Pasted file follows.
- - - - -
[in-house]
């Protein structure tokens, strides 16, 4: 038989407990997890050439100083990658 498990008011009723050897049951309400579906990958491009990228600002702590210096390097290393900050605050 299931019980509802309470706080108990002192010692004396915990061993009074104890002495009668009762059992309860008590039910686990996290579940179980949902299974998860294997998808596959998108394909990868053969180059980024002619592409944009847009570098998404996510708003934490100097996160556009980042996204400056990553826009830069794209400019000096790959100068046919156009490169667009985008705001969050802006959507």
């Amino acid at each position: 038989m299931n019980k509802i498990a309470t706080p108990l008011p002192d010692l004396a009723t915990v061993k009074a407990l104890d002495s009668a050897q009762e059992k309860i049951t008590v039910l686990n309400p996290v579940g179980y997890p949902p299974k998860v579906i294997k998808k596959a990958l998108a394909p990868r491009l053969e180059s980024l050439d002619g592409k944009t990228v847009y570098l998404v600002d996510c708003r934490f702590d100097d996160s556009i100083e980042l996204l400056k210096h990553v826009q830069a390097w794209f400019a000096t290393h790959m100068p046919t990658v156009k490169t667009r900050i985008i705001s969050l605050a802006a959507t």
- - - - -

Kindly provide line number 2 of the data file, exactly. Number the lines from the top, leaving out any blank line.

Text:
């Protein structure tokens, strides 16, 4: 038989407990997890050439100083990658 498990008011009723050897049951309400579906990958491009990228600002702590210096390097290393900050605050 299931019980509802309470706080108990002192010692004396915990061993009074104890002495009668009762059992309860008590039910686990996290579940179980949902299974998860294997998808596959998108394909990868053969180059980024002619592409944009847009570098998404996510708003934490100097996160556009980042996204400056990553826009830069794209400019000096790959100068046919156009490169667009985008705001969050802006959507």